Examination of palliative care provision for patient groups experiencing vulnerability

Project Details

Rationale: Palliative and end of life care services are widely established throughout Australia, however access to such services remains inconsistent and variable, particularly for patient groups experiencing vulnerability, including those patients experiencing: incarceration; illicit drug use; homelessness; mental health illness; and/or those who identify as Aboriginal and Torres Strait Islander. This program of work focuses on exploring the provision of palliative and end of life care these patient groups with life limiting illness, to improve understanding of current care and identify opportunities for improvements in current and future service delivery for patient groups experiencing vulnerability.

Key aim(s):

For all patient groups experiencing vulnerability

  • Explore the experiences and perspectives of health professionals regarding the provision of palliative and end of life care for hospitalised patient groups experiencing vulnerability
  • Examine hospital and palliative care utilisation during the last 3-months of life for hospitalised patient groups experiencing vulnerability

Patients experiencing INCARCERATION

  • Map the current prisons, prison health care services, and the palliative and end of life care service provision for Australian prisoners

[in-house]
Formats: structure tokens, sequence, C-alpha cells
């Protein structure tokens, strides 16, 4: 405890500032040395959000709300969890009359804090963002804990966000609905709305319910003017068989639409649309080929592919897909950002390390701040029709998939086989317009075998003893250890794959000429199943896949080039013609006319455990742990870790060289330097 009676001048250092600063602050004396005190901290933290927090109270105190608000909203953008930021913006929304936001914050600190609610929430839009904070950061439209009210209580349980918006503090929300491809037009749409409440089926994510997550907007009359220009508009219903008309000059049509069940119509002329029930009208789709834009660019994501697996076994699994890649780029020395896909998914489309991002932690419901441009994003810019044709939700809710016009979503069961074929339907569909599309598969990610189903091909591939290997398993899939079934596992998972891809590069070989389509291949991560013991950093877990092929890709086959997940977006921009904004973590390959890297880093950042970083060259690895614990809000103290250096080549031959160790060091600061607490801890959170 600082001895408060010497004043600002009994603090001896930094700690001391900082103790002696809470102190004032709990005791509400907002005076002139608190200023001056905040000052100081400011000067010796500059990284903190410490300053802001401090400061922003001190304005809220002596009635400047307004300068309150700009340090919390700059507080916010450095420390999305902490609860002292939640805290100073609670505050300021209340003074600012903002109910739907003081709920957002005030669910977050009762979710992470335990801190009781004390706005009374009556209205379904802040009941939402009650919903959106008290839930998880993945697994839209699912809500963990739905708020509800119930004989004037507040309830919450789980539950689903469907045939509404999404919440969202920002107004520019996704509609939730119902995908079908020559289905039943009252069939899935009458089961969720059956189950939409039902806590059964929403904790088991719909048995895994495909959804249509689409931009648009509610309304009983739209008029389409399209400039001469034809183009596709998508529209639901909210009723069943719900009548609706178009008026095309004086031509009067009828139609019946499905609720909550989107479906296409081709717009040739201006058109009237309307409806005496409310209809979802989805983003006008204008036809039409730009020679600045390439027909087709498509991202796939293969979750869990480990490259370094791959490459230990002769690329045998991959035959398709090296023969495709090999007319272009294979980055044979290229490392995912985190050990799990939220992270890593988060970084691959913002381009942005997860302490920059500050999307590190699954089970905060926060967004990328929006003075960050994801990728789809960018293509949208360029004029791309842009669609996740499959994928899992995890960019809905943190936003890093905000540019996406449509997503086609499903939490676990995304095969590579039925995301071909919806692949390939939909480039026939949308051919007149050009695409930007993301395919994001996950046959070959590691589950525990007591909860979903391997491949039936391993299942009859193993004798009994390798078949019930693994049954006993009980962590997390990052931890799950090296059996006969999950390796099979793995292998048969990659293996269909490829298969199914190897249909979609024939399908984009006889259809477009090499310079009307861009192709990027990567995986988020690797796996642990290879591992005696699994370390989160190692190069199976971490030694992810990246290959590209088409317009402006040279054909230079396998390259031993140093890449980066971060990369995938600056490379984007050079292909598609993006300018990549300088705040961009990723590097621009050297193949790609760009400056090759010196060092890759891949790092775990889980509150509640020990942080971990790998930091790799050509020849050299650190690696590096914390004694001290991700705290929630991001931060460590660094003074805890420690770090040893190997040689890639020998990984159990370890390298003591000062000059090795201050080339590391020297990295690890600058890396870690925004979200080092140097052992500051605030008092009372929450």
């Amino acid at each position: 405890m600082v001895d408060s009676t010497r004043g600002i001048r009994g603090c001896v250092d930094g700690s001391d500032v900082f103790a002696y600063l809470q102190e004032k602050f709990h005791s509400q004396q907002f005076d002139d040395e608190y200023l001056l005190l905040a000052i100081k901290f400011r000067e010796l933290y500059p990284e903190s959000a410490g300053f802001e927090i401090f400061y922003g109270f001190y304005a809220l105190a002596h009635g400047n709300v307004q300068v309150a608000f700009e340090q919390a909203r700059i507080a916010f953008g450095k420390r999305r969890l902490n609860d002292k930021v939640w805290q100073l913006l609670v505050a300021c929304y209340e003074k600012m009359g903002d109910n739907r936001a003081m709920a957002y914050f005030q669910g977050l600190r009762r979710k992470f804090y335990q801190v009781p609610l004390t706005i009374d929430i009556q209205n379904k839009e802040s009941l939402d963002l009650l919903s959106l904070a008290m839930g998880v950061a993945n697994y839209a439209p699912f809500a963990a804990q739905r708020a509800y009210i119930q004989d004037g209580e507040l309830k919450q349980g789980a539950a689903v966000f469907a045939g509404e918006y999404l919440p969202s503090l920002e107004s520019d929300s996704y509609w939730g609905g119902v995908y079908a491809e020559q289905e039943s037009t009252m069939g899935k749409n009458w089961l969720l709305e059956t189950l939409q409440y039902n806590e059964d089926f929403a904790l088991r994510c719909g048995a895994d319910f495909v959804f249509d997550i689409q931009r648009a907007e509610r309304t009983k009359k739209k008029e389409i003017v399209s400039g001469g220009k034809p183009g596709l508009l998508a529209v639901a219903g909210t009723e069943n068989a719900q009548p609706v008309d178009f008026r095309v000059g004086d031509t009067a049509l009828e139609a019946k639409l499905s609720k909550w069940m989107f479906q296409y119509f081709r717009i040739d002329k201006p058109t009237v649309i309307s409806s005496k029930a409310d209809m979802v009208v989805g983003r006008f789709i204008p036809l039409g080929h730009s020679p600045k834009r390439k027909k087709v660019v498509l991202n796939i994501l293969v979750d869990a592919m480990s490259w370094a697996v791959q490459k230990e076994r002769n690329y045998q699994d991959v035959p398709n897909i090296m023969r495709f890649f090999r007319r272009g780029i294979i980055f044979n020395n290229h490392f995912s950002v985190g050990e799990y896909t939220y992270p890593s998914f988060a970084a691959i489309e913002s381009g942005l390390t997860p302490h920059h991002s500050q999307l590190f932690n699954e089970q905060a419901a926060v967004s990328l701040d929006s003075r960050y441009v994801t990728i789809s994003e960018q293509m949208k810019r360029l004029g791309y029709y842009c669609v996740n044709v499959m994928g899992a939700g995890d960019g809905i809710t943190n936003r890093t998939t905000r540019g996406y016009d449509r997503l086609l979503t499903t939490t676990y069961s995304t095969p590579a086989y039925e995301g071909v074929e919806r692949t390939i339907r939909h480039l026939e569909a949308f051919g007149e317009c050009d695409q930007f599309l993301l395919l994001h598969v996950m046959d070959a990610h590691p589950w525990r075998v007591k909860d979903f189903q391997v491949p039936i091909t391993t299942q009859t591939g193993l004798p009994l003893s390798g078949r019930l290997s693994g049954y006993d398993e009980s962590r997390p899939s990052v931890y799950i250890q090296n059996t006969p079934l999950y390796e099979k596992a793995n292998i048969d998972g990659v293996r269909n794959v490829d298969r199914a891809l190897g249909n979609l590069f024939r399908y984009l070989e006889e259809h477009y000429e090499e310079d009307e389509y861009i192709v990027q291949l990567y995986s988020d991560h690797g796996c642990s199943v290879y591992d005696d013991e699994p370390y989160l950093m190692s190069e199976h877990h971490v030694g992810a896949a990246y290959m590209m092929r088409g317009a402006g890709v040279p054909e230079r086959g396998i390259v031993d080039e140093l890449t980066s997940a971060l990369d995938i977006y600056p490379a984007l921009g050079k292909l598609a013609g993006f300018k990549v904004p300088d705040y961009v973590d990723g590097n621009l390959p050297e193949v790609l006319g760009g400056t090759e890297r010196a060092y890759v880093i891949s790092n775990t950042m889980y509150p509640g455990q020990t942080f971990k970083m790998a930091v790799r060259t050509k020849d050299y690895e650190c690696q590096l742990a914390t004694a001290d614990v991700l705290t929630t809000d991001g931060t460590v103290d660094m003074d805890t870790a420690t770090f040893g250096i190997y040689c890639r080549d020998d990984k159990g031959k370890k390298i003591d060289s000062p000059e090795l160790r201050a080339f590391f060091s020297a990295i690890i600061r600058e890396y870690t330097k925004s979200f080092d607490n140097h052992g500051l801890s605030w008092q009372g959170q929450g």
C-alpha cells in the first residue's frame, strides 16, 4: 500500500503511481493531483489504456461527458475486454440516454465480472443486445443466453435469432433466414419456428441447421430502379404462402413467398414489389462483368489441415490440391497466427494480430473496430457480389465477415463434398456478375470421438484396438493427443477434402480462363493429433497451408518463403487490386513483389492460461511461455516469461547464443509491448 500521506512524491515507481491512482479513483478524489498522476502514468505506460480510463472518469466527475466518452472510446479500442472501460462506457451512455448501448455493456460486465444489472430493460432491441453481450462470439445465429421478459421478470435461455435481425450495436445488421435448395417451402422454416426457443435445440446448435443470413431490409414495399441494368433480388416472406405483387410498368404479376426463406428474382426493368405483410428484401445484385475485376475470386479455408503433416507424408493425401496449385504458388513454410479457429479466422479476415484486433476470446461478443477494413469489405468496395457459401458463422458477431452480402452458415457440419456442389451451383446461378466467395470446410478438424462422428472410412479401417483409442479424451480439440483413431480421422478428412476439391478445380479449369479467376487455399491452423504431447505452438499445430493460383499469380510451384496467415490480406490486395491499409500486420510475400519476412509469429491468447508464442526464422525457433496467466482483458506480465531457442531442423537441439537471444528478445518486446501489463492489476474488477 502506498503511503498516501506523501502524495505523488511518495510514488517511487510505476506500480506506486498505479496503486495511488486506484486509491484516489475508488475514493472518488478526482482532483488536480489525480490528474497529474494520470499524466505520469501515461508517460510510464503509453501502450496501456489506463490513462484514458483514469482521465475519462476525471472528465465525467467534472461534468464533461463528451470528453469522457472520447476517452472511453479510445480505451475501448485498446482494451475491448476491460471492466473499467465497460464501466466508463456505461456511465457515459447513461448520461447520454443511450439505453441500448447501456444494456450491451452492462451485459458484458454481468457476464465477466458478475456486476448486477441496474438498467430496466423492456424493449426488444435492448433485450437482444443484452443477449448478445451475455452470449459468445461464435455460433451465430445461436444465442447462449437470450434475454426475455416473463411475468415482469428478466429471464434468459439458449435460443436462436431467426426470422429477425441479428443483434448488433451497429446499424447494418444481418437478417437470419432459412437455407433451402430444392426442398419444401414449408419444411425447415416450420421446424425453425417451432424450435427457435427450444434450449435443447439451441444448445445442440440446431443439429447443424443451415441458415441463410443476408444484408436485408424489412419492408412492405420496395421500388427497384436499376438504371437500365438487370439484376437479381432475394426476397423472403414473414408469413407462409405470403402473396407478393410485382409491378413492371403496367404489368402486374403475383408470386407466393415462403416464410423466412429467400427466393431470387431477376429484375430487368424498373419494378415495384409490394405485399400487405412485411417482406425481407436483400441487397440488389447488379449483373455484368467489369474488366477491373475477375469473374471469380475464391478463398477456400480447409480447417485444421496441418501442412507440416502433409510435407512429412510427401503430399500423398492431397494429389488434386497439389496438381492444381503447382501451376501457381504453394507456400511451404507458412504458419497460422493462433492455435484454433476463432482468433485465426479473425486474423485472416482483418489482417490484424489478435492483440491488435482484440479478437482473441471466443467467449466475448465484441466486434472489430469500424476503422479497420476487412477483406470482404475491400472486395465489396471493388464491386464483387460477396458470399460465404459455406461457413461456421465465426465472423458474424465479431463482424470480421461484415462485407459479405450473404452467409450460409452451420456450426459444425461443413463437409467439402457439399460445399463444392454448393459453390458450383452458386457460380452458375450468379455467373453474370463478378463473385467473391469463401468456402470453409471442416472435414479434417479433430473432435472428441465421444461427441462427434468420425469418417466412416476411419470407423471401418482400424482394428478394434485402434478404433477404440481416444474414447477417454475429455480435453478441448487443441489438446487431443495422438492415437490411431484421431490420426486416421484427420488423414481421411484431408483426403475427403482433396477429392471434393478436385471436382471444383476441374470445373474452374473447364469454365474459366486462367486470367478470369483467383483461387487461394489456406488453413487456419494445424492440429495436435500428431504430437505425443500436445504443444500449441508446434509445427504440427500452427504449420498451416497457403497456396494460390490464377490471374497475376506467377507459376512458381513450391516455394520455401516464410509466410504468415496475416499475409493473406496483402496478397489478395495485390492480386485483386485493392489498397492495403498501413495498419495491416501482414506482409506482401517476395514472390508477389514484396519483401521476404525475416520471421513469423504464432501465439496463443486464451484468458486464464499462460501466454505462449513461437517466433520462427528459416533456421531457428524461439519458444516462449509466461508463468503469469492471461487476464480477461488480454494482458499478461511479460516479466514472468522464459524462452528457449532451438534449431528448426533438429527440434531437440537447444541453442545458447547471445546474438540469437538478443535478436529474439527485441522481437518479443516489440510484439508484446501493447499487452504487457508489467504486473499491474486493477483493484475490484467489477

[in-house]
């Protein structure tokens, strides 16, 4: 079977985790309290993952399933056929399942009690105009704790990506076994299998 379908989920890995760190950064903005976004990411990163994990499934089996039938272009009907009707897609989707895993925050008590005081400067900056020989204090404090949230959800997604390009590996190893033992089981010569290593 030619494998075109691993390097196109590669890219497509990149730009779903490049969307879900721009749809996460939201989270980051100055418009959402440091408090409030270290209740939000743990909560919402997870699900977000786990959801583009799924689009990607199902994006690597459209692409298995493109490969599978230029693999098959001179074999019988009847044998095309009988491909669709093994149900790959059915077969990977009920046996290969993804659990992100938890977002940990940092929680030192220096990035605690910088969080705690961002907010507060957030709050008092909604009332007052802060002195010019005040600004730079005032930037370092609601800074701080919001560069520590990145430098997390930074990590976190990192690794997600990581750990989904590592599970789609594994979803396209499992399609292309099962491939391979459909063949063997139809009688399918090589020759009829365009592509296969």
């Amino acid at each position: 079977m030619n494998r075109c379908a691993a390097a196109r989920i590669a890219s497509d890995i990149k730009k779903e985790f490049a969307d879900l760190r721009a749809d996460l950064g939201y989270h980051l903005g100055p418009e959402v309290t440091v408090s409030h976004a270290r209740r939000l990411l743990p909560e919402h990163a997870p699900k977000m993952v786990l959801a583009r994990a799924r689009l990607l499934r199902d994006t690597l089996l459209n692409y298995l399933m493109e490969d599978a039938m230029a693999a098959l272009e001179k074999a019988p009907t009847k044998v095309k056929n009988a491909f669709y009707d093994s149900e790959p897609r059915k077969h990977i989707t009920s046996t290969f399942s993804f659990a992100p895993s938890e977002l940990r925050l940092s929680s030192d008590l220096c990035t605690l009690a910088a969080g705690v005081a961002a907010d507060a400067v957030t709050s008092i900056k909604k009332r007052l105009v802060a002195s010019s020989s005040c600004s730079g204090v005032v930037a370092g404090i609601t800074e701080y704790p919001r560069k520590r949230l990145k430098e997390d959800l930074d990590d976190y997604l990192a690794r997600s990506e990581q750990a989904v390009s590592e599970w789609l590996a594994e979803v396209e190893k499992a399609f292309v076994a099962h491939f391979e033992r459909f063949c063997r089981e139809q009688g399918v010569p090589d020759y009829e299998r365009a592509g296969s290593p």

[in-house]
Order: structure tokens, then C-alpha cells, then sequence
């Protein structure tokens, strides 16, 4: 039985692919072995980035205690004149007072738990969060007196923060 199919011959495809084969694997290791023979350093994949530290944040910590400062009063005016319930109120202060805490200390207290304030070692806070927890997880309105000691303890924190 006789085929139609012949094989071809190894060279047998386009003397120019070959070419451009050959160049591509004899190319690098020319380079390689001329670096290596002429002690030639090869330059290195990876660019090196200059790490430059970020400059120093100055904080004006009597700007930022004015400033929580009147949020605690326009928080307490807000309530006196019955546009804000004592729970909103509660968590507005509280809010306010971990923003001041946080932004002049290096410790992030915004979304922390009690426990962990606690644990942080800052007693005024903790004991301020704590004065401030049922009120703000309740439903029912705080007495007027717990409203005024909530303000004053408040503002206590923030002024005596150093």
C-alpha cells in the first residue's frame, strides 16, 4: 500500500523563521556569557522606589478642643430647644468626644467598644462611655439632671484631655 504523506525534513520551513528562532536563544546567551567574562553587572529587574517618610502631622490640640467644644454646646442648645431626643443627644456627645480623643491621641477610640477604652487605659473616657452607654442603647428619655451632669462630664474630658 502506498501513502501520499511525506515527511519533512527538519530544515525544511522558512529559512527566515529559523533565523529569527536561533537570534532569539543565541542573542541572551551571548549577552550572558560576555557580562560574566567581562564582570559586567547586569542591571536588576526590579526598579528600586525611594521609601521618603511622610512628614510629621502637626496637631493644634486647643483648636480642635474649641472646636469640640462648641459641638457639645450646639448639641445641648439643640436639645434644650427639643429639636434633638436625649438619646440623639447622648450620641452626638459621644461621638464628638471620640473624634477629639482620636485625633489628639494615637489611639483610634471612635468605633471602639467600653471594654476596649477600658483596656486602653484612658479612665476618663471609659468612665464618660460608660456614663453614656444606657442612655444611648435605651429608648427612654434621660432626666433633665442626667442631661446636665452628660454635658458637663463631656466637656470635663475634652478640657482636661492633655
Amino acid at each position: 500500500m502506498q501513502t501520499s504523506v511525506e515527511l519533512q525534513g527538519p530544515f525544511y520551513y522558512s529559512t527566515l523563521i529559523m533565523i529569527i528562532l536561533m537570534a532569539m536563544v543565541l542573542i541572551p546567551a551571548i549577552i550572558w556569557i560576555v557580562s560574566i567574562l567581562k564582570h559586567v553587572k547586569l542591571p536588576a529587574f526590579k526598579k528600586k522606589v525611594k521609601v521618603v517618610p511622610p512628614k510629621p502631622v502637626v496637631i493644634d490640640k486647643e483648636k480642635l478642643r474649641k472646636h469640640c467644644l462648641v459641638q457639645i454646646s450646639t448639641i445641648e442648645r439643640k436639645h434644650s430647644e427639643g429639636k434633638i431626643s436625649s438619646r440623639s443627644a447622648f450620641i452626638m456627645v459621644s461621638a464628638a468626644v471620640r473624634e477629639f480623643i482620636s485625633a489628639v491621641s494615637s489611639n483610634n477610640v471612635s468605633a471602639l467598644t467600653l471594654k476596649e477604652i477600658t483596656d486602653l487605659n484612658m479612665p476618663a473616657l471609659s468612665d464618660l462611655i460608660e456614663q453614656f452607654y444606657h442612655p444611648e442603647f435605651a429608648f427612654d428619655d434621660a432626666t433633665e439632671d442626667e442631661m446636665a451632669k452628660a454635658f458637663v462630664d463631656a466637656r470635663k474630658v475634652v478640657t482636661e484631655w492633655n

• Explore experiences and perspectives of health care staff working within the Victorian prison setting regarding the provision of end of life care for dying prisoners

Patients who use ILLICIT DRUGS

  • Map medication use at the end of life for people who use illicit drugs
  • Explore perceptions and experiences of hospital care and symptom management for people with cancer who use drugs


  • Identify barriers to accessing health care for Aboriginal and Torres Strait Islander cancer patients with advanced cancer

Patients experiencing HOMELESSNESS

  • Map the existing mobilised palliative care services for homeless people nationally and internationally and scope local palliative and end of life care needs for homeless people within metropolitan Melbourne

Methods: This program of work uses a mixed methods approach, including: retrospective medical record reviews; semi-structured focus groups and interviews with hospital clinicians, prison-based health care workers and patients; community engagement and forums; and online mapping of existing services across community and government organisations.


Key contact: Stacey Panozzo; stacey.panozzo@svha.org.au


Inclusive Health Innovation Fund, St Vincent’s Health Australia; Western and Central Melbourne Integrated Cancer Service

Research Group

Jennifer Philip

Key Contact

For further information about this research, please contact the research group leader.

Department / Centre



St Vincent's Hospital

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